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Satan’s Life Story

Christian, tell me why do you believe that Satan is real?

Because…The Bible describes him (rather differently than we might expect) from the beginning in Genesis to the end in Revelation.

Impressions about Satan are rampant in popular culture: The angel on one shoulder and the devil (complete with horns and pitchfork 1 ) on the other, “the devil made me do it”, etc. But we rarely go into what the Bible actually teaches about our arch-enemy. In this post, I’ll try to trace his life from beginning to end.

Once Majestic, Now Fallen

The prophet Ezekiel has an interesting twist in the middle of chapter 28. The first 10 verses start out with a warning to the leader of the Phoenician city/state of Tyre. He was getting far too proud, believing that his wealth was his own doing and not giving proper credit to God for His blessing. In fact, the king was guilty of thinking that he himself was a god.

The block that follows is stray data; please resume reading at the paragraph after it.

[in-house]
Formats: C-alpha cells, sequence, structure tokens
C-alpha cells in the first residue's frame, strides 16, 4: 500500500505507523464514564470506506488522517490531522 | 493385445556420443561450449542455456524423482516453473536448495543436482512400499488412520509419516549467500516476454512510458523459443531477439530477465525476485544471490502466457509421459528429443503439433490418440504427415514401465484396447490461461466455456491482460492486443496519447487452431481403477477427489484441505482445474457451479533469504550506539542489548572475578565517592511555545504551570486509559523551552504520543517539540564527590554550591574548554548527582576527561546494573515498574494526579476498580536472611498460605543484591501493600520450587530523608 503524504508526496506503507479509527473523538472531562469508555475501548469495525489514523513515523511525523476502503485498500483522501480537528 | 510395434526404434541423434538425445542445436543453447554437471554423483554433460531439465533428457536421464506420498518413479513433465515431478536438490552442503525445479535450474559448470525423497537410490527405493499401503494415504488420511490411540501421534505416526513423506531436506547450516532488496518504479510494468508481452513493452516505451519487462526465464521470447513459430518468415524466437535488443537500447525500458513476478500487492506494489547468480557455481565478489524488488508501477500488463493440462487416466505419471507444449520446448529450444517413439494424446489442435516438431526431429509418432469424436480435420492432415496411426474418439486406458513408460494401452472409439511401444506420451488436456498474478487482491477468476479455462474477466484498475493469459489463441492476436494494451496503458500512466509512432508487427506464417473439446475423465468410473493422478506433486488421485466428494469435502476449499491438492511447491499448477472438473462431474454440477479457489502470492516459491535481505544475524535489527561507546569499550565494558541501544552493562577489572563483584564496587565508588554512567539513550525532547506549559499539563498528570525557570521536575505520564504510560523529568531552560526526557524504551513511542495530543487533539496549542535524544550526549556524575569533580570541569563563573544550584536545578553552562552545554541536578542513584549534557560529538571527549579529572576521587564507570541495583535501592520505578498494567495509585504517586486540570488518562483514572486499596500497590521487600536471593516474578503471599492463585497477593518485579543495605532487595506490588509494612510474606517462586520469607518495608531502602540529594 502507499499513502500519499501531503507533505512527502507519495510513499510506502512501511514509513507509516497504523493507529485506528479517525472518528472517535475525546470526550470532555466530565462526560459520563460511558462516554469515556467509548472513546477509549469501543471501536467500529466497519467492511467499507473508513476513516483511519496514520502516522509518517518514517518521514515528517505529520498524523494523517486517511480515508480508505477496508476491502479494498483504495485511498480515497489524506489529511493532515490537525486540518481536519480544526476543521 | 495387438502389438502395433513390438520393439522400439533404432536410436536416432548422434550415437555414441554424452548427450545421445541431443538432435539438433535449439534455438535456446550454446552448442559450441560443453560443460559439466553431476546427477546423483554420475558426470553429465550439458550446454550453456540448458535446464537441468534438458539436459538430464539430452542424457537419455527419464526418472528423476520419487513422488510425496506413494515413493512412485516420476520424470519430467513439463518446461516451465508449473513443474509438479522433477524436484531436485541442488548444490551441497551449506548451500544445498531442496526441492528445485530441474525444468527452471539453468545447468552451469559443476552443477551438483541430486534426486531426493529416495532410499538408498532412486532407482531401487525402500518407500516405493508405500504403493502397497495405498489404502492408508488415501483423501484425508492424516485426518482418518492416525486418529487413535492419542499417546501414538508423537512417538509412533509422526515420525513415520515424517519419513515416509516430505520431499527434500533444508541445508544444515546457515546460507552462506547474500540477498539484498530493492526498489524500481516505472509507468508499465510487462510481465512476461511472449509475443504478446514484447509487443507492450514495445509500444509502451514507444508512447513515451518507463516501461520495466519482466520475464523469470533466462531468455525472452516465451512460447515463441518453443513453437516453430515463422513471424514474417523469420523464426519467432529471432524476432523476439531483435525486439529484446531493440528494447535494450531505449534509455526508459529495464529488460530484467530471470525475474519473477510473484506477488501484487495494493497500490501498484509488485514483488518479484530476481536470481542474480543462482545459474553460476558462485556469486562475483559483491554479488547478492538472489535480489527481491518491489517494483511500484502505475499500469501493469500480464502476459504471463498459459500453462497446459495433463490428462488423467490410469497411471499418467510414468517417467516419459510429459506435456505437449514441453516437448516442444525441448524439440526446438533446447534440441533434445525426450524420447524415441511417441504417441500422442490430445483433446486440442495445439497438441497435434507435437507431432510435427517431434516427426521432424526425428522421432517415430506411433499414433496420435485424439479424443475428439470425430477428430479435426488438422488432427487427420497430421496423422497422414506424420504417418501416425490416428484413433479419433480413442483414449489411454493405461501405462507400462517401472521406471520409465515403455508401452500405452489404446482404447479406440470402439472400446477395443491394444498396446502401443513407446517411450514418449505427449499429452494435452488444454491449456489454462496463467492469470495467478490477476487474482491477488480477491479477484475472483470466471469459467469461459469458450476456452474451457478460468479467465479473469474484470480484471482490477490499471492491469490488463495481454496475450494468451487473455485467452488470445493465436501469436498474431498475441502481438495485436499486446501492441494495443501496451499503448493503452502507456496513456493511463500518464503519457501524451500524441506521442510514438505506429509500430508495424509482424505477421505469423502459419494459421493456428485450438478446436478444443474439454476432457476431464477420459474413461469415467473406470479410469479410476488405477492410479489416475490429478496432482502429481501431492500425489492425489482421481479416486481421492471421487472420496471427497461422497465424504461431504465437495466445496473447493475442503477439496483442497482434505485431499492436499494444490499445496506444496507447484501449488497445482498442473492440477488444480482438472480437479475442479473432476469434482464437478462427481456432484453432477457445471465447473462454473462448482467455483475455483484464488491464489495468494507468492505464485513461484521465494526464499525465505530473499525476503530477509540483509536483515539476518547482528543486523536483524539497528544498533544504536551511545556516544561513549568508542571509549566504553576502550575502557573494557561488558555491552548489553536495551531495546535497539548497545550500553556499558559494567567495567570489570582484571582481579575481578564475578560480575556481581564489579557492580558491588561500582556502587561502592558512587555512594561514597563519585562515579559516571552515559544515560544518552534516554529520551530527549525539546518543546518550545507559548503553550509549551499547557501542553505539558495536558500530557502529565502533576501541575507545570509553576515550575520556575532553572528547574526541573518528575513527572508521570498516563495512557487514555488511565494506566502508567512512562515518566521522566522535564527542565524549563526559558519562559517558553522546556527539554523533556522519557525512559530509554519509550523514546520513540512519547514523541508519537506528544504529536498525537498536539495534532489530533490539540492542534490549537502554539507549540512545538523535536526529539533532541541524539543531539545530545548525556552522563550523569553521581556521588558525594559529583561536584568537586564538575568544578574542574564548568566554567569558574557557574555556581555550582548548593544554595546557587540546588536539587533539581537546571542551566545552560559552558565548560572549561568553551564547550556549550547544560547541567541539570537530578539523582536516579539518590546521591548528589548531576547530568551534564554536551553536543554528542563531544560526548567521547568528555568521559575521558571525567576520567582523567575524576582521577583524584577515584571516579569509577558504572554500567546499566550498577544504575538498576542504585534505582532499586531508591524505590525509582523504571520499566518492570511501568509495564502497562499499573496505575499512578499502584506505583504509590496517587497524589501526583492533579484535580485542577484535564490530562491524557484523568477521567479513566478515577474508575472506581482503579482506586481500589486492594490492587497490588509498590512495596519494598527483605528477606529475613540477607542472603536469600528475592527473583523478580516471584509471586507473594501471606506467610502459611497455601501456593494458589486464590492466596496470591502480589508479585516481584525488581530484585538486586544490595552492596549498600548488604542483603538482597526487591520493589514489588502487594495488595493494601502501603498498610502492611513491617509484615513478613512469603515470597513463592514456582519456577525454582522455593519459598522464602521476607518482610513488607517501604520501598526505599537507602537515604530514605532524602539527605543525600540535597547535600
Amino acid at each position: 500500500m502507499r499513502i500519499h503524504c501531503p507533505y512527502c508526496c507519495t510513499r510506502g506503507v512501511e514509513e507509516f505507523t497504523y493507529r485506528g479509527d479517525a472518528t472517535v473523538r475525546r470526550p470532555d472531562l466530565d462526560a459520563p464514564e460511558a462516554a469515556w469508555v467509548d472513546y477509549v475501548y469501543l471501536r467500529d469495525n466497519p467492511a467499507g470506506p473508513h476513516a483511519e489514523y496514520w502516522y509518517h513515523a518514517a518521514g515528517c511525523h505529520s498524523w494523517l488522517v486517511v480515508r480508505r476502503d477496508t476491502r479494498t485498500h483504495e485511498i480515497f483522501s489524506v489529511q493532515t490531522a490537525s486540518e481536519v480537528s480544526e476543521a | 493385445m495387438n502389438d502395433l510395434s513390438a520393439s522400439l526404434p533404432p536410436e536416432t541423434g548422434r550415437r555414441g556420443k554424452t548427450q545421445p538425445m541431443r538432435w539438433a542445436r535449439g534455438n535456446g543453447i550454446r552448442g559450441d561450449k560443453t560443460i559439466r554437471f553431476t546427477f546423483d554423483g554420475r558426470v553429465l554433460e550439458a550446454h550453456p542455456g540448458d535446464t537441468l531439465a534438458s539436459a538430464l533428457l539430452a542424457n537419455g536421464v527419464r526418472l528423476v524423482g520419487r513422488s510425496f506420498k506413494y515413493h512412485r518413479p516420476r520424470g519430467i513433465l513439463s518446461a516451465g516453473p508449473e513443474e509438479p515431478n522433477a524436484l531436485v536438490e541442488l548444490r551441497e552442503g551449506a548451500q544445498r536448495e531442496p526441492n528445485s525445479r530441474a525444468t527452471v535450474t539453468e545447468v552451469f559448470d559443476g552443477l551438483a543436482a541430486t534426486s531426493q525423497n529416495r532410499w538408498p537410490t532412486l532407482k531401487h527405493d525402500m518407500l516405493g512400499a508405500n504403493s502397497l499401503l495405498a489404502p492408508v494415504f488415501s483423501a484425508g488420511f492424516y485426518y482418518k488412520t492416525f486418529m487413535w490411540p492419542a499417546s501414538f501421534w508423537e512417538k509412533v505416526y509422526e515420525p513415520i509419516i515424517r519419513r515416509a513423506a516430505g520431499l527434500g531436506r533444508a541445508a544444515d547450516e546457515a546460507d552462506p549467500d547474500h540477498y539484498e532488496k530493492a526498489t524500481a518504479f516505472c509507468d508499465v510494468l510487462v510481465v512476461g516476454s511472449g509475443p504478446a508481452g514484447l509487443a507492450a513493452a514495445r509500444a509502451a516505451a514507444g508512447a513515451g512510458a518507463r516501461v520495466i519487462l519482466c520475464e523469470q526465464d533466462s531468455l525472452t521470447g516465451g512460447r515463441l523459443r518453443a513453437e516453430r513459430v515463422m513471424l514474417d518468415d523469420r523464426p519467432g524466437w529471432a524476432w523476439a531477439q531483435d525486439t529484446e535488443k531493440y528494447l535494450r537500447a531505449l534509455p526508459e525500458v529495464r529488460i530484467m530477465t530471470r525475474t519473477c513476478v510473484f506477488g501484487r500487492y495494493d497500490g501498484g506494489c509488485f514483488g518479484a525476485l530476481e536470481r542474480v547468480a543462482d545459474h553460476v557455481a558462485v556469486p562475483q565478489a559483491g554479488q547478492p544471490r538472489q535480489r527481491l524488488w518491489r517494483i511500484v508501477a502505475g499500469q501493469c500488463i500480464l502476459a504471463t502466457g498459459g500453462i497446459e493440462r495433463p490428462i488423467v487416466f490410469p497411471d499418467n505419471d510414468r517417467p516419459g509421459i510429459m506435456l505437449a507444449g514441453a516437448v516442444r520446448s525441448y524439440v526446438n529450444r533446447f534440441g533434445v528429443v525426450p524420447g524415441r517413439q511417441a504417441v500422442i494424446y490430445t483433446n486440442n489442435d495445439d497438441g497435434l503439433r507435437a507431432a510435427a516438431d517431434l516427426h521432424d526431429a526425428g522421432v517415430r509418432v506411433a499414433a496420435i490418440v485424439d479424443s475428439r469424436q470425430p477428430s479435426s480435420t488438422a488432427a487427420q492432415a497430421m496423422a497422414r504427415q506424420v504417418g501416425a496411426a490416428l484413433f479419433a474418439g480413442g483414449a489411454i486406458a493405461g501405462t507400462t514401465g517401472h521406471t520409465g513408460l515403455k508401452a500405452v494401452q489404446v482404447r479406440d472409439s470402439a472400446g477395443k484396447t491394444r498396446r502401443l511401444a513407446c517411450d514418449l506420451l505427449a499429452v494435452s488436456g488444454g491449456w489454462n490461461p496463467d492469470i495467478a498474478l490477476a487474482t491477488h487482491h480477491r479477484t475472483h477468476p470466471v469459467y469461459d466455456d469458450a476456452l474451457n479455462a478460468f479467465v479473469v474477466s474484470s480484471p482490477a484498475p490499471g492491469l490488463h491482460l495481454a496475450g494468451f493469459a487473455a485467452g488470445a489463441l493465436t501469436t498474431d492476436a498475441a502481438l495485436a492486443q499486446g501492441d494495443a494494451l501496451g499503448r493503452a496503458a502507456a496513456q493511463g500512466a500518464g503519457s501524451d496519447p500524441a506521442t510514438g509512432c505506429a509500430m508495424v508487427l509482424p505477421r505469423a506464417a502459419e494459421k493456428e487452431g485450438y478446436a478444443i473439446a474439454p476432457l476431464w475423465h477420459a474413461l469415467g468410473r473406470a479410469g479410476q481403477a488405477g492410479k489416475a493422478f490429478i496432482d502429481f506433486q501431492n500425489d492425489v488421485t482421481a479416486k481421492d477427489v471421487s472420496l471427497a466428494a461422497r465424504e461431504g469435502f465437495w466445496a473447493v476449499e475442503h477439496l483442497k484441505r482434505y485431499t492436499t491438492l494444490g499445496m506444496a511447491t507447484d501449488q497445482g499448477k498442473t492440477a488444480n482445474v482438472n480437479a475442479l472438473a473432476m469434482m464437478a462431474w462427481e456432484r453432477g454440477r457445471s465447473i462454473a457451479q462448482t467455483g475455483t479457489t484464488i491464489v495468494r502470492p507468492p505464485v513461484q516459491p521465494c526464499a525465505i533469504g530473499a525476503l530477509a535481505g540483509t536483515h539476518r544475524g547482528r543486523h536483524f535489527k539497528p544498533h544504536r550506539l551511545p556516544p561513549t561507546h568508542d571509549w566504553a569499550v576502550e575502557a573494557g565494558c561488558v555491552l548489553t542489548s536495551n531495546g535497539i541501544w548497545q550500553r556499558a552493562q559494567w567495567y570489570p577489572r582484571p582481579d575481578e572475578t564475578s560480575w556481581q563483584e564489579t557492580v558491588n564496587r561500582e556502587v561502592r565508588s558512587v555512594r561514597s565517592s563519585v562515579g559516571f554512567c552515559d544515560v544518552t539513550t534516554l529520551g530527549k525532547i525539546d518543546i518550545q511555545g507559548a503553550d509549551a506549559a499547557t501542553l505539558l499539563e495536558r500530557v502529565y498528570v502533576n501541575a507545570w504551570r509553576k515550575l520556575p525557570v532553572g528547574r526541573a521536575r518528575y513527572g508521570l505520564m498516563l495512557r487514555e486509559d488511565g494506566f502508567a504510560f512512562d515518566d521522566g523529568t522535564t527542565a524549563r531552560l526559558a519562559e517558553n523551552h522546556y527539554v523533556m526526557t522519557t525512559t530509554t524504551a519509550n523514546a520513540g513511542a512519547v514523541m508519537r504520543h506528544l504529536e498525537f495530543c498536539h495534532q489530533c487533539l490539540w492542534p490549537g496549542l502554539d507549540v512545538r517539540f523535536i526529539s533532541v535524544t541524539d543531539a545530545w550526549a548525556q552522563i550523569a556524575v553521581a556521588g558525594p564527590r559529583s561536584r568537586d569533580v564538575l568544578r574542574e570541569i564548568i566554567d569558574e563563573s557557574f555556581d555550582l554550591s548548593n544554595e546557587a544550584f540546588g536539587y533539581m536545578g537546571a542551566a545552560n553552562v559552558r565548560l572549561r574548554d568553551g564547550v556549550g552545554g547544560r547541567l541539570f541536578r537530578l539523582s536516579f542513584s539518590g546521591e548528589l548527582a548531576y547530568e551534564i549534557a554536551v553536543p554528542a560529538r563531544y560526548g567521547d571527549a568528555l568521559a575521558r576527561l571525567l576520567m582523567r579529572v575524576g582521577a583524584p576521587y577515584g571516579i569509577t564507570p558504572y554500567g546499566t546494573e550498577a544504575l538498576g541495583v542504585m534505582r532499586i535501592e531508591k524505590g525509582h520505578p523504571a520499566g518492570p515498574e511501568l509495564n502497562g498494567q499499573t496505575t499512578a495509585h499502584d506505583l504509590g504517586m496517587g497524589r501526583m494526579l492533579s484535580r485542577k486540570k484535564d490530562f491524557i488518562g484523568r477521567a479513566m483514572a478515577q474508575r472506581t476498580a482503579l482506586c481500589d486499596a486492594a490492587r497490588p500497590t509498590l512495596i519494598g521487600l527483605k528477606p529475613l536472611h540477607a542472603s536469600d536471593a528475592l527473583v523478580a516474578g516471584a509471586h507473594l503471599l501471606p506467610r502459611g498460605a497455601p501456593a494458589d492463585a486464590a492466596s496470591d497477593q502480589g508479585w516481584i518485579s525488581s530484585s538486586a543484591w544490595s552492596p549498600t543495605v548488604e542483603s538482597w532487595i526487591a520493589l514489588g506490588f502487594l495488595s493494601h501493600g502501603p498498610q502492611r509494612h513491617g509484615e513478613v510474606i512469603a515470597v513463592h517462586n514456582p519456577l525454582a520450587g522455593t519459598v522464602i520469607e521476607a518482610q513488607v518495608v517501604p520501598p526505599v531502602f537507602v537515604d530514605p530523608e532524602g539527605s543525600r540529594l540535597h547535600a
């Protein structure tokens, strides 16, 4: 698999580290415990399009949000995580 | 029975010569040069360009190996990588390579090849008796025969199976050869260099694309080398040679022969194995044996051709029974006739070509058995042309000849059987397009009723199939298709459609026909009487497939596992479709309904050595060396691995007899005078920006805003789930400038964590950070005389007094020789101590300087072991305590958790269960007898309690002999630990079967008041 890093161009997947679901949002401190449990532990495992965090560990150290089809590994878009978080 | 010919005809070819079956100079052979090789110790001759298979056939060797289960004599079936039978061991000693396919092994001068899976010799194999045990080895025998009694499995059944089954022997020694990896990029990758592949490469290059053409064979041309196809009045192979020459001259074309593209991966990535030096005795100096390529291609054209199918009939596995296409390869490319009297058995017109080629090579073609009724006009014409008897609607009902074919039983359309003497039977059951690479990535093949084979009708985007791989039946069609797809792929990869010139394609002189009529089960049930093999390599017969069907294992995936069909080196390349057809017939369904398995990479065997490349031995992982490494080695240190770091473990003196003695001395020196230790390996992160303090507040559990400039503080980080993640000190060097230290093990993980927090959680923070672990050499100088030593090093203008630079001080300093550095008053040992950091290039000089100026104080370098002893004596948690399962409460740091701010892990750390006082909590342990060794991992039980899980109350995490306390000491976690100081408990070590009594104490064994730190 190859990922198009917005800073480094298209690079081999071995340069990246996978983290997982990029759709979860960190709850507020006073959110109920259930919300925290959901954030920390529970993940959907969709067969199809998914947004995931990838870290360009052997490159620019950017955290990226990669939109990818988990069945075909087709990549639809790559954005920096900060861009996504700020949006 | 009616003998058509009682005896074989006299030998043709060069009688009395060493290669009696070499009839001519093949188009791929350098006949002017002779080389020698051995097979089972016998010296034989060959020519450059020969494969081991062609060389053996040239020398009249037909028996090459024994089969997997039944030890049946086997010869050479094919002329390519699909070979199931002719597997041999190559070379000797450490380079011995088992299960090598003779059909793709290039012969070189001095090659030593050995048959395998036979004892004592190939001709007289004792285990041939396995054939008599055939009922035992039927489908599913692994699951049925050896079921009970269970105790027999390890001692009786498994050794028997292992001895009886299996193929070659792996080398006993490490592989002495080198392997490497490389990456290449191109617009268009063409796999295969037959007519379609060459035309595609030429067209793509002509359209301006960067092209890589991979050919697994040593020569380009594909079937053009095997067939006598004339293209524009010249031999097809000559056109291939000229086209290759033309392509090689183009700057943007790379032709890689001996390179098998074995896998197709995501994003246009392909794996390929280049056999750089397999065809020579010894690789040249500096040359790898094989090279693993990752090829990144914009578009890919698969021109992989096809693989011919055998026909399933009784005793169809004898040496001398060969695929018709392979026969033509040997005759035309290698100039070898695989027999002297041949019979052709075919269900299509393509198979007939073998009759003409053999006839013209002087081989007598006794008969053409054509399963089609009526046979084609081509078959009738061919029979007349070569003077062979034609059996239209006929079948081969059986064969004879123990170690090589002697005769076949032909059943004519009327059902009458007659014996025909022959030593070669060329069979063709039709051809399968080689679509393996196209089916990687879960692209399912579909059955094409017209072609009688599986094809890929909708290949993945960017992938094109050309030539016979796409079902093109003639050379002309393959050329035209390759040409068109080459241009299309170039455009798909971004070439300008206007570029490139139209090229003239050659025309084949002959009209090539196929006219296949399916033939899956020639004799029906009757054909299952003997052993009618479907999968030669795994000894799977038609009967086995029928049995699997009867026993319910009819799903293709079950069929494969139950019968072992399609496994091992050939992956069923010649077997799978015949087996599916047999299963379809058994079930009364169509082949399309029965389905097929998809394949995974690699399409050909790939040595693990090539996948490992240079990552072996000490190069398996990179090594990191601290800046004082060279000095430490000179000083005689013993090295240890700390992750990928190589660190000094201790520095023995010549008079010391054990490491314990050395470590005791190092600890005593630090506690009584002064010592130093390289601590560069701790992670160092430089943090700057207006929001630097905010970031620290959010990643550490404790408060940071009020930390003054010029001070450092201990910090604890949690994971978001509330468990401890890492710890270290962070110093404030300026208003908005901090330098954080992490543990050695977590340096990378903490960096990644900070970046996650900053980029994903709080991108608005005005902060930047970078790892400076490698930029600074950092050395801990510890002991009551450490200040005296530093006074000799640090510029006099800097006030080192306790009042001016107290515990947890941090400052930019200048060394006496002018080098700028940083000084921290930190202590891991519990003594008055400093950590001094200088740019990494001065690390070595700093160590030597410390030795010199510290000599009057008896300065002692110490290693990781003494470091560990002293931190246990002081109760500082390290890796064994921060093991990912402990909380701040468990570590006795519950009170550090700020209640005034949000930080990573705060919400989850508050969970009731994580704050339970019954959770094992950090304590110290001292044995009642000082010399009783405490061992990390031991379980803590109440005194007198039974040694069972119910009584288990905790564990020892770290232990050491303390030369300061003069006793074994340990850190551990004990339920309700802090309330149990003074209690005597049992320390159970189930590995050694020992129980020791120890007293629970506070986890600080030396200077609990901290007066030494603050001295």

However, verses 11-19 shift the subject; suddenly they are speaking to more than a normal man. Scholars take this “king behind the king” to be a description of Satan. Ezekiel describes a being who once was “Full of wisdom and perfect in beauty“, who was in “Eden, the garden of God“, who was “covered with precious stones“:

You were the anointed cherub who covers, and I placed you there. You were on the holy mountain of God; You walked in the midst of the stones of fire. “You were blameless in your ways from the day you were created….

Ezekiel 28:14-15a


…until unrighteousness was found in you. “By the abundance of your trade you were internally filled with violence, and you sinned; Therefore I have cast you as profane from the mountain of God. And I have destroyed you, O covering cherub, from the midst of the stones of fire.

Ezekiel 28:15b-16

What a downfall, right in the middle of verse 15!